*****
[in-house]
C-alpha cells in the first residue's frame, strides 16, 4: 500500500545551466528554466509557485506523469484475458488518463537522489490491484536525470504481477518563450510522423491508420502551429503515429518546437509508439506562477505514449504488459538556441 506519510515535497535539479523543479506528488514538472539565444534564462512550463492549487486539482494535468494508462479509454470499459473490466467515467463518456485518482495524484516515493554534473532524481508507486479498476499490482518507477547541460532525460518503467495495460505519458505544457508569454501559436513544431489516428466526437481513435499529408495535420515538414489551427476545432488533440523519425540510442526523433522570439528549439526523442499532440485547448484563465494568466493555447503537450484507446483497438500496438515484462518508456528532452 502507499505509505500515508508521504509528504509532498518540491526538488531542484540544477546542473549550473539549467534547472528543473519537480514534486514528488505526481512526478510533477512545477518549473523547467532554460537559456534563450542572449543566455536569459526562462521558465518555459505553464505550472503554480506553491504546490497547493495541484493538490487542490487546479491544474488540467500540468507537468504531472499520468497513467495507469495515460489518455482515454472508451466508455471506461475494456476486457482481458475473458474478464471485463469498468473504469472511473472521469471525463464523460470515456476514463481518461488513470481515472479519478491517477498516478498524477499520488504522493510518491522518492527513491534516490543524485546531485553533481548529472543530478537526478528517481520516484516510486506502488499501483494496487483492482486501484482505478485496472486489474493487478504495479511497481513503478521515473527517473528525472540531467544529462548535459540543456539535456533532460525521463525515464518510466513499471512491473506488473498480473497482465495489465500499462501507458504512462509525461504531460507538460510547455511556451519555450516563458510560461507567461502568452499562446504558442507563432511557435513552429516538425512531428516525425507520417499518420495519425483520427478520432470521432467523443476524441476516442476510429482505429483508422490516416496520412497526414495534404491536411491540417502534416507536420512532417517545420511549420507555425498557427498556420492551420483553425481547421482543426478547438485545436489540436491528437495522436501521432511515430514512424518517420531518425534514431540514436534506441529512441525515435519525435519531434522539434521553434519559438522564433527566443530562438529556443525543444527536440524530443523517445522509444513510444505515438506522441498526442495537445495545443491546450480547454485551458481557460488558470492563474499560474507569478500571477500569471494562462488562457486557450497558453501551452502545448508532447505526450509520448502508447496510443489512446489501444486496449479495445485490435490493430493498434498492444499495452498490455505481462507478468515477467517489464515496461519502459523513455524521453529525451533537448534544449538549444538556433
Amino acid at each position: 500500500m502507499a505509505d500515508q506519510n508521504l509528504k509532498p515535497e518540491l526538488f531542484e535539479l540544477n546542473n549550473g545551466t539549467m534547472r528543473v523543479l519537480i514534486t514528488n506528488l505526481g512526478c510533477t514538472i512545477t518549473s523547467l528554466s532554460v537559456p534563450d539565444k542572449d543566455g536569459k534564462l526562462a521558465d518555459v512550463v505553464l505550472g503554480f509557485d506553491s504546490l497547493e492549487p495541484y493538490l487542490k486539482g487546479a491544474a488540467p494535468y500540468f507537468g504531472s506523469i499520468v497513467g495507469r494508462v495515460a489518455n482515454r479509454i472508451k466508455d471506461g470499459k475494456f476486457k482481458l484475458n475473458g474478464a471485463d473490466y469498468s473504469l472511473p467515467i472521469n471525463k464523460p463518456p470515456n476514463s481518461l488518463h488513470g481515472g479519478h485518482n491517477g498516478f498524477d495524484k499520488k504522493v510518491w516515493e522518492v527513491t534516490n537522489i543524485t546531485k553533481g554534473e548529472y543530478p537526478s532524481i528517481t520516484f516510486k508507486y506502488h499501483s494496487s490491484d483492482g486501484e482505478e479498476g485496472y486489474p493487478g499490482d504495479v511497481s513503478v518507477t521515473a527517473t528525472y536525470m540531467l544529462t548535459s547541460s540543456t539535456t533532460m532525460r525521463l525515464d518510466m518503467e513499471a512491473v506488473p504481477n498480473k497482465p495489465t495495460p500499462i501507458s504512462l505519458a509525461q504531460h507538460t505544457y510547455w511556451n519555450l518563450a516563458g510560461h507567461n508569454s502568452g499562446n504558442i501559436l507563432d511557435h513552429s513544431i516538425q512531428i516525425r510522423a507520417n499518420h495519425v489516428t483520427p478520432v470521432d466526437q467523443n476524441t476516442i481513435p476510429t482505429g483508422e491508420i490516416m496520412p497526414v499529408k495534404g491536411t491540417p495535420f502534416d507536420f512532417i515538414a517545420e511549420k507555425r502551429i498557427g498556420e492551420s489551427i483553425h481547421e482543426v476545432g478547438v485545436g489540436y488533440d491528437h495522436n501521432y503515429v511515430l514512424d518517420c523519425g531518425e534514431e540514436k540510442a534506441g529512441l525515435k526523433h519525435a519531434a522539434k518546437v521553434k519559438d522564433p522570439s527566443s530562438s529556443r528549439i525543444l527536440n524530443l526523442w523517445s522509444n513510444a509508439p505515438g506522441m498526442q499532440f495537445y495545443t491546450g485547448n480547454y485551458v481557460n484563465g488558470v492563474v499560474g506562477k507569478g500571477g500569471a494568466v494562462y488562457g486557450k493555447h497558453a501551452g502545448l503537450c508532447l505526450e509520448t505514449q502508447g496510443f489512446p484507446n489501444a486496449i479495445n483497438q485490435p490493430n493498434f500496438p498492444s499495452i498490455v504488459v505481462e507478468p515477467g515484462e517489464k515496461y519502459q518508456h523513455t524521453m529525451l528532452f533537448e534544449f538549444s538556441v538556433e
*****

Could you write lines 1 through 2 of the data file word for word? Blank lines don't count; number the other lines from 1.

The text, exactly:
[in-house]
C-alpha cells in the first residue's frame, strides 16, 4: 500500500545551466528554466509557485506523469484475458488518463537522489490491484536525470504481477518563450510522423491508420502551429503515429518546437509508439506562477505514449504488459538556441 506519510515535497535539479523543479506528488514538472539565444534564462512550463492549487486539482494535468494508462479509454470499459473490466467515467463518456485518482495524484516515493554534473532524481508507486479498476499490482518507477547541460532525460518503467495495460505519458505544457508569454501559436513544431489516428466526437481513435499529408495535420515538414489551427476545432488533440523519425540510442526523433522570439528549439526523442499532440485547448484563465494568466493555447503537450484507446483497438500496438515484462518508456528532452 502507499505509505500515508508521504509528504509532498518540491526538488531542484540544477546542473549550473539549467534547472528543473519537480514534486514528488505526481512526478510533477512545477518549473523547467532554460537559456534563450542572449543566455536569459526562462521558465518555459505553464505550472503554480506553491504546490497547493495541484493538490487542490487546479491544474488540467500540468507537468504531472499520468497513467495507469495515460489518455482515454472508451466508455471506461475494456476486457482481458475473458474478464471485463469498468473504469472511473472521469471525463464523460470515456476514463481518461488513470481515472479519478491517477498516478498524477499520488504522493510518491522518492527513491534516490543524485546531485553533481548529472543530478537526478528517481520516484516510486506502488499501483494496487483492482486501484482505478485496472486489474493487478504495479511497481513503478521515473527517473528525472540531467544529462548535459540543456539535456533532460525521463525515464518510466513499471512491473506488473498480473497482465495489465500499462501507458504512462509525461504531460507538460510547455511556451519555450516563458510560461507567461502568452499562446504558442507563432511557435513552429516538425512531428516525425507520417499518420495519425483520427478520432470521432467523443476524441476516442476510429482505429483508422490516416496520412497526414495534404491536411491540417502534416507536420512532417517545420511549420507555425498557427498556420492551420483553425481547421482543426478547438485545436489540436491528437495522436501521432511515430514512424518517420531518425534514431540514436534506441529512441525515435519525435519531434522539434521553434519559438522564433527566443530562438529556443525543444527536440524530443523517445522509444513510444505515438506522441498526442495537445495545443491546450480547454485551458481557460488558470492563474499560474507569478500571477500569471494562462488562457486557450497558453501551452502545448508532447505526450509520448502508447496510443489512446489501444486496449479495445485490435490493430493498434498492444499495452498490455505481462507478468515477467517489464515496461519502459523513455524521453529525451533537448534544449538549444538556433